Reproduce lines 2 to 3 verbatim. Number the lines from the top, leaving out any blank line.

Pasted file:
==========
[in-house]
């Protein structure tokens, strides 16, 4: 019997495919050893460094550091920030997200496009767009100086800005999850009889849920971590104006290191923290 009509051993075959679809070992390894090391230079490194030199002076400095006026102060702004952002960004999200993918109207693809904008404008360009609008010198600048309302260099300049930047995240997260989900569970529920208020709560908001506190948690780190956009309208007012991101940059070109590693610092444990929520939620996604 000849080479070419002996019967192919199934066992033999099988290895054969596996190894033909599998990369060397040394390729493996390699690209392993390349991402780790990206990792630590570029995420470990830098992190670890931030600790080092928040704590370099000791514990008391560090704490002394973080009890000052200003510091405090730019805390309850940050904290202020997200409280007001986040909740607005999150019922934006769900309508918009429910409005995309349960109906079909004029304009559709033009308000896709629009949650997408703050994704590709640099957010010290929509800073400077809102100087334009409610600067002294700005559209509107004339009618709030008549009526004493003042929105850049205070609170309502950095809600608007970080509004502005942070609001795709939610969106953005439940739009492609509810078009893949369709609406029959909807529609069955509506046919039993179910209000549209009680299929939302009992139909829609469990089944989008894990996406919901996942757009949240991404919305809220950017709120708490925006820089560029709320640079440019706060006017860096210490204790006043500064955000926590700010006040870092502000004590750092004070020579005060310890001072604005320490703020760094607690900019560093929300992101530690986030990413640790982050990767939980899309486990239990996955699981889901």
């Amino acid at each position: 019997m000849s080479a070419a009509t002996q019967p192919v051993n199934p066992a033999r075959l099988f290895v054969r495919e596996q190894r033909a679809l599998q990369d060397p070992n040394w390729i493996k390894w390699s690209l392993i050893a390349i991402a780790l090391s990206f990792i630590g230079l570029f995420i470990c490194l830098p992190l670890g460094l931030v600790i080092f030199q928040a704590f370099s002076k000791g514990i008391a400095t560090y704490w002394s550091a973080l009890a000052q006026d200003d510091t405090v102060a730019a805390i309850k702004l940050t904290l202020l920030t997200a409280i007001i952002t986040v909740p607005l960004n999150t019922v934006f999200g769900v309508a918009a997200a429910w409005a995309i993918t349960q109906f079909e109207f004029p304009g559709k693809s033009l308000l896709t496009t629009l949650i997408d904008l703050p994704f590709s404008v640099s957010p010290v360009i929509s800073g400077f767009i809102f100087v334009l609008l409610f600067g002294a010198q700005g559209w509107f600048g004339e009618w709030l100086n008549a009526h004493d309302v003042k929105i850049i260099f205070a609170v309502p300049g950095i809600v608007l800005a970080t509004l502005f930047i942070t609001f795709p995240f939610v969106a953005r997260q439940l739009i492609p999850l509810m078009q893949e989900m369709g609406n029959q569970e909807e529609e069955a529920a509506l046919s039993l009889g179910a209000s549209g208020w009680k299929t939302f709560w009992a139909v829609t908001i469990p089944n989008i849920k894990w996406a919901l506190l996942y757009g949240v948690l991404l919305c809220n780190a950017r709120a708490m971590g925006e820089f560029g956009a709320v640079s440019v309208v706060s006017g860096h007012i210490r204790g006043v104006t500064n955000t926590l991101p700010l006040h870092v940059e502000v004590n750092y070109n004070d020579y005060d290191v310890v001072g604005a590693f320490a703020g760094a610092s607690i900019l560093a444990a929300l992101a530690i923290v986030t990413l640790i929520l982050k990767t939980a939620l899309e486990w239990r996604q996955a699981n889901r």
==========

């Protein structure tokens, strides 16, 4: 019997495919050893460094550091920030997200496009767009100086800005999850009889849920971590104006290191923290 009509051993075959679809070992390894090391230079490194030199002076400095006026102060702004952002960004999200993918109207693809904008404008360009609008010198600048309302260099300049930047995240997260989900569970529920208020709560908001506190948690780190956009309208007012991101940059070109590693610092444990929520939620996604 000849080479070419002996019967192919199934066992033999099988290895054969596996190894033909599998990369060397040394390729493996390699690209392993390349991402780790990206990792630590570029995420470990830098992190670890931030600790080092928040704590370099000791514990008391560090704490002394973080009890000052200003510091405090730019805390309850940050904290202020997200409280007001986040909740607005999150019922934006769900309508918009429910409005995309349960109906079909004029304009559709033009308000896709629009949650997408703050994704590709640099957010010290929509800073400077809102100087334009409610600067002294700005559209509107004339009618709030008549009526004493003042929105850049205070609170309502950095809600608007970080509004502005942070609001795709939610969106953005439940739009492609509810078009893949369709609406029959909807529609069955509506046919039993179910209000549209009680299929939302009992139909829609469990089944989008894990996406919901996942757009949240991404919305809220950017709120708490925006820089560029709320640079440019706060006017860096210490204790006043500064955000926590700010006040870092502000004590750092004070020579005060310890001072604005320490703020760094607690900019560093929300992101530690986030990413640790982050990767939980899309486990239990996955699981889901």
């Amino acid at each position: 019997m000849s080479a070419a009509t002996q019967p192919v051993n199934p066992a033999r075959l099988f290895v054969r495919e596996q190894r033909a679809l599998q990369d060397p070992n040394w390729i493996k390894w390699s690209l392993i050893a390349i991402a780790l090391s990206f990792i630590g230079l570029f995420i470990c490194l830098p992190l670890g460094l931030v600790i080092f030199q928040a704590f370099s002076k000791g514990i008391a400095t560090y704490w002394s550091a973080l009890a000052q006026d200003d510091t405090v102060a730019a805390i309850k702004l940050t904290l202020l920030t997200a409280i007001i952002t986040v909740p607005l960004n999150t019922v934006f999200g769900v309508a918009a997200a429910w409005a995309i993918t349960q109906f079909e109207f004029p304009g559709k693809s033009l308000l896709t496009t629009l949650i997408d904008l703050p994704f590709s404008v640099s957010p010290v360009i929509s800073g400077f767009i809102f100087v334009l609008l409610f600067g002294a010198q700005g559209w509107f600048g004339e009618w709030l100086n008549a009526h004493d309302v003042k929105i850049i260099f205070a609170v309502p300049g950095i809600v608007l800005a970080t509004l502005f930047i942070t609001f795709p995240f939610v969106a953005r997260q439940l739009i492609p999850l509810m078009q893949e989900m369709g609406n029959q569970e909807e529609e069955a529920a509506l046919s039993l009889g179910a209000s549209g208020w009680k299929t939302f709560w009992a139909v829609t908001i469990p089944n989008i849920k894990w996406a919901l506190l996942y757009g949240v948690l991404l919305c809220n780190a950017r709120a708490m971590g925006e820089f560029g956009a709320v640079s440019v309208v706060s006017g860096h007012i210490r204790g006043v104006t500064n955000t926590l991101p700010l006040h870092v940059e502000v004590n750092y070109n004070d020579y005060d290191v310890v001072g604005a590693f320490a703020g760094a610092s607690i900019l560093a444990a929300l992101a530690i923290v986030t990413l640790i929520l982050k990767t939980a939620l899309e486990w239990r996604q996955a699981n889901r």